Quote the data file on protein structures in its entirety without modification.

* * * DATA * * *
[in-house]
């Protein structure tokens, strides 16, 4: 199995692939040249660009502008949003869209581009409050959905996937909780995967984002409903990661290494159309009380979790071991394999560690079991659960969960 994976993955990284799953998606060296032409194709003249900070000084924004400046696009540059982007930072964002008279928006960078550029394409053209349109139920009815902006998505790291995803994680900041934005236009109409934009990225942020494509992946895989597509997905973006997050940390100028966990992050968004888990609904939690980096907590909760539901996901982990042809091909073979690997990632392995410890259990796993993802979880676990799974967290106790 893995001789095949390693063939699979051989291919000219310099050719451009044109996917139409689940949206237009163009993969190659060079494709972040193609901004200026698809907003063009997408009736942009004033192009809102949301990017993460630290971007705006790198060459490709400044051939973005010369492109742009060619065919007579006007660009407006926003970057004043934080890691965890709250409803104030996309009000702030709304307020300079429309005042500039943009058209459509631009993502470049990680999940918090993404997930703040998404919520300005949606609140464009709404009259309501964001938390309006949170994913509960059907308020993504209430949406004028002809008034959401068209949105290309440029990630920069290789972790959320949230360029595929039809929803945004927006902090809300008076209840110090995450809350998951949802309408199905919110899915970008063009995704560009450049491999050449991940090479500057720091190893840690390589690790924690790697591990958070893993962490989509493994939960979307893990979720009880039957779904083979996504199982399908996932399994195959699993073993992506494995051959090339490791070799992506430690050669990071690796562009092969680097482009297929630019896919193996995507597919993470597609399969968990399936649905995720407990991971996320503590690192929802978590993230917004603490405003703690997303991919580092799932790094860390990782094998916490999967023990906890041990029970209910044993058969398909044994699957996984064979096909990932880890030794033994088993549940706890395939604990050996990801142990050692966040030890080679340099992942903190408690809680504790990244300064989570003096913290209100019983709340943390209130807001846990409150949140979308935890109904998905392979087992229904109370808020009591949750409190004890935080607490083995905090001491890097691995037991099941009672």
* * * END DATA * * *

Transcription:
[in-house]
């Protein structure tokens, strides 16, 4: 199995692939040249660009502008949003869209581009409050959905996937909780995967984002409903990661290494159309009380979790071991394999560690079991659960969960 994976993955990284799953998606060296032409194709003249900070000084924004400046696009540059982007930072964002008279928006960078550029394409053209349109139920009815902006998505790291995803994680900041934005236009109409934009990225942020494509992946895989597509997905973006997050940390100028966990992050968004888990609904939690980096907590909760539901996901982990042809091909073979690997990632392995410890259990796993993802979880676990799974967290106790 893995001789095949390693063939699979051989291919000219310099050719451009044109996917139409689940949206237009163009993969190659060079494709972040193609901004200026698809907003063009997408009736942009004033192009809102949301990017993460630290971007705006790198060459490709400044051939973005010369492109742009060619065919007579006007660009407006926003970057004043934080890691965890709250409803104030996309009000702030709304307020300079429309005042500039943009058209459509631009993502470049990680999940918090993404997930703040998404919520300005949606609140464009709404009259309501964001938390309006949170994913509960059907308020993504209430949406004028002809008034959401068209949105290309440029990630920069290789972790959320949230360029595929039809929803945004927006902090809300008076209840110090995450809350998951949802309408199905919110899915970008063009995704560009450049491999050449991940090479500057720091190893840690390589690790924690790697591990958070893993962490989509493994939960979307893990979720009880039957779904083979996504199982399908996932399994195959699993073993992506494995051959090339490791070799992506430690050669990071690796562009092969680097482009297929630019896919193996995507597919993470597609399969968990399936649905995720407990991971996320503590690192929802978590993230917004603490405003703690997303991919580092799932790094860390990782094998916490999967023990906890041990029970209910044993058969398909044994699957996984064979096909990932880890030794033994088993549940706890395939604990050996990801142990050692966040030890080679340099992942903190408690809680504790990244300064989570003096913290209100019983709340943390209130807001846990409150949140979308935890109904998905392979087992229904109370808020009591949750409190004890935080607490083995905090001491890097691995037991099941009672």